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September 9, 1961

Lymphatics and Lymph Circulation: Physiology and Pathology

JAMA. 1961;177(10):731. doi:10.1001/jama.1961.03040360067029

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Abstract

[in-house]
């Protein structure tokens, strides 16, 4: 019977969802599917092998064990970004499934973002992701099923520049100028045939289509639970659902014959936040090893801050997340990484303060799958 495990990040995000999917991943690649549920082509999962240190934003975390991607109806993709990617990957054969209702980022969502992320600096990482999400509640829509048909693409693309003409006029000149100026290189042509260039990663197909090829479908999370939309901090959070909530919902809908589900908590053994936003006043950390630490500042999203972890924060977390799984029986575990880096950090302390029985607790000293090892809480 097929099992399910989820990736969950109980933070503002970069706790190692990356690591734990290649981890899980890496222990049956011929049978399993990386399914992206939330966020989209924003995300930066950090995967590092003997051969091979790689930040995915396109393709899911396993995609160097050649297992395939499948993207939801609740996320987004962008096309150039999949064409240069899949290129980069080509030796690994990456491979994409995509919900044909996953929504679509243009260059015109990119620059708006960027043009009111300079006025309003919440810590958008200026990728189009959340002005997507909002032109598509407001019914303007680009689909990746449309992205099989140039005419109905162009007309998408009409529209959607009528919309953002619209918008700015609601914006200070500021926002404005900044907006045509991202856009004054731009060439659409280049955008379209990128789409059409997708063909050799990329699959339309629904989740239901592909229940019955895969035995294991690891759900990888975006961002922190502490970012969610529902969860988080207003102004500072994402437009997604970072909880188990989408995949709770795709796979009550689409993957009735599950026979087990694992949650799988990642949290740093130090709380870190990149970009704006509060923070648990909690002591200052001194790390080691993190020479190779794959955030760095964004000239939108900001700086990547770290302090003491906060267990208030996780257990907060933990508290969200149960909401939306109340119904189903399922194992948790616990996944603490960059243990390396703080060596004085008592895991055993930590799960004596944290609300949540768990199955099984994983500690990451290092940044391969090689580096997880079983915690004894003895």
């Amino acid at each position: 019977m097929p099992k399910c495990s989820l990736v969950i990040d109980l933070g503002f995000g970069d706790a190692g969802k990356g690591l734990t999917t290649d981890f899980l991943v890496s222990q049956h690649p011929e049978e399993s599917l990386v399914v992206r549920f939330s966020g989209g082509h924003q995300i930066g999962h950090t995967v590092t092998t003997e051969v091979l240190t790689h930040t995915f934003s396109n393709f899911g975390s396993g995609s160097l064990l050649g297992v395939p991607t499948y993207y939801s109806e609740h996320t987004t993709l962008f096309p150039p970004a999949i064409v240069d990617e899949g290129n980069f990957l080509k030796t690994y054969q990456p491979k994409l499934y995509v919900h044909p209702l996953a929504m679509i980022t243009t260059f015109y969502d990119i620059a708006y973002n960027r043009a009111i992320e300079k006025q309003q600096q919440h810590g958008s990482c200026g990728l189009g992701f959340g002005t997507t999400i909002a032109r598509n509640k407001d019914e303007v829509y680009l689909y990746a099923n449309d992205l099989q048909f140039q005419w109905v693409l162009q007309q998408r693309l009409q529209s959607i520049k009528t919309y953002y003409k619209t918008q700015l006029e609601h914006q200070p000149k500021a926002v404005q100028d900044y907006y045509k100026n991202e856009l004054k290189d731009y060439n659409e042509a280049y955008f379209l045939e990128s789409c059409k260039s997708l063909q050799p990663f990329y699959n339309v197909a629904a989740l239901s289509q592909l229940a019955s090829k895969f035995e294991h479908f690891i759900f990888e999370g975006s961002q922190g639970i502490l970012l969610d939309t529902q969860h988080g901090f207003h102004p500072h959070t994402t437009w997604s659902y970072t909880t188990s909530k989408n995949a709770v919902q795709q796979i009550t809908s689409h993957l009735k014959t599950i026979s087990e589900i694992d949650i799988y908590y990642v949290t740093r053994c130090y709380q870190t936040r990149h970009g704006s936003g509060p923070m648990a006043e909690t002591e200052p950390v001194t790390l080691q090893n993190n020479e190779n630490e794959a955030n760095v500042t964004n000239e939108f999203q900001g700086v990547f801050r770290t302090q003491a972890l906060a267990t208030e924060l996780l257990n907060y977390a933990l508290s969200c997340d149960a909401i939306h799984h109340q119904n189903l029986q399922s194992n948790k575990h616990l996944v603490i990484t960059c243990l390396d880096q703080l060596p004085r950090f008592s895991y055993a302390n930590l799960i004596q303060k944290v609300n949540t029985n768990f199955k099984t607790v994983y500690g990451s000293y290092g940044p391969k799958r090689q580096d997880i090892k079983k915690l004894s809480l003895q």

The practical importance of the lymphatic circulation need not be mentioned to any physician who has seen cases of lymphedema, lymphangitis, elephantiasis, and so on. The theoretical importance and the baffling difficulty of the subject is suggested on page 41 with reference to the work of Florence Sabin. Her investigations, beginning in 1902, "released the long debate of American anatomists about the evolution of lymphatics, a debate which gave rise to nearly a hundred publications without leading the problem essentially nearer to solution and without... inducing any of the opposing parties to revise their attitude." Sabin believed that the human lymphatic vessels arise from the veins, grow centrifugally, and ramify gradually until they reach the periphery. The present authors (page 47) favor the opposite view, represented in 1906 by Huntington and MacClure, that lymphatic passages develop at the periphery by the fusion of mesenchymal slits, grow centripetally, and establish their

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